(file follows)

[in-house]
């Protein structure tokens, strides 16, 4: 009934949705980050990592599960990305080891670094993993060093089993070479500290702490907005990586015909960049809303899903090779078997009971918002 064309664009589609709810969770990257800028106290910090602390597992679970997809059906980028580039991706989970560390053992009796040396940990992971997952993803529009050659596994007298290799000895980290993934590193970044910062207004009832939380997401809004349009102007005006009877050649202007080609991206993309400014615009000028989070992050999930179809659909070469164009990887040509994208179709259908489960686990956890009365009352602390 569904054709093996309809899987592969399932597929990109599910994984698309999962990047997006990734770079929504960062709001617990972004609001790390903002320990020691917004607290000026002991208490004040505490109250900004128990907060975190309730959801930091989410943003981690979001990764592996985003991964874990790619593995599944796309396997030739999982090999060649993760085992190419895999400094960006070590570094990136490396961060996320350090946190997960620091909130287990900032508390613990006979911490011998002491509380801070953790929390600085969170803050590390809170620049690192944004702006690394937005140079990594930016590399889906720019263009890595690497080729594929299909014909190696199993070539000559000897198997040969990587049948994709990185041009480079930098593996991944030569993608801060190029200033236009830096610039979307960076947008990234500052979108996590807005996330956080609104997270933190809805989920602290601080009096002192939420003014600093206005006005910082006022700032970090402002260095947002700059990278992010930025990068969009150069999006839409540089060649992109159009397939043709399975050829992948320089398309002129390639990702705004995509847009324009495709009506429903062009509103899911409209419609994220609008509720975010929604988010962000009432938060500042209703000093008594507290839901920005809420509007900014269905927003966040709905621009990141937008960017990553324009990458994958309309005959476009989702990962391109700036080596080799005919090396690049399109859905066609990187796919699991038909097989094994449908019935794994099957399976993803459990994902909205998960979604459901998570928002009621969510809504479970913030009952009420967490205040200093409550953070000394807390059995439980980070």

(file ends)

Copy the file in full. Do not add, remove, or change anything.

[in-house]
């Protein structure tokens, strides 16, 4: 009934949705980050990592599960990305080891670094993993060093089993070479500290702490907005990586015909960049809303899903090779078997009971918002 064309664009589609709810969770990257800028106290910090602390597992679970997809059906980028580039991706989970560390053992009796040396940990992971997952993803529009050659596994007298290799000895980290993934590193970044910062207004009832939380997401809004349009102007005006009877050649202007080609991206993309400014615009000028989070992050999930179809659909070469164009990887040509994208179709259908489960686990956890009365009352602390 569904054709093996309809899987592969399932597929990109599910994984698309999962990047997006990734770079929504960062709001617990972004609001790390903002320990020691917004607290000026002991208490004040505490109250900004128990907060975190309730959801930091989410943003981690979001990764592996985003991964874990790619593995599944796309396997030739999982090999060649993760085992190419895999400094960006070590570094990136490396961060996320350090946190997960620091909130287990900032508390613990006979911490011998002491509380801070953790929390600085969170803050590390809170620049690192944004702006690394937005140079990594930016590399889906720019263009890595690497080729594929299909014909190696199993070539000559000897198997040969990587049948994709990185041009480079930098593996991944030569993608801060190029200033236009830096610039979307960076947008990234500052979108996590807005996330956080609104997270933190809805989920602290601080009096002192939420003014600093206005006005910082006022700032970090402002260095947002700059990278992010930025990068969009150069999006839409540089060649992109159009397939043709399975050829992948320089398309002129390639990702705004995509847009324009495709009506429903062009509103899911409209419609994220609008509720975010929604988010962000009432938060500042209703000093008594507290839901920005809420509007900014269905927003966040709905621009990141937008960017990553324009990458994958309309005959476009989702990962391109700036080596080799005919090396690049399109859905066609990187796919699991038909097989094994449908019935794994099957399976993803459990994902909205998960979604459901998570928002009621969510809504479970913030009952009420967490205040200093409550953070000394807390059995439980980070």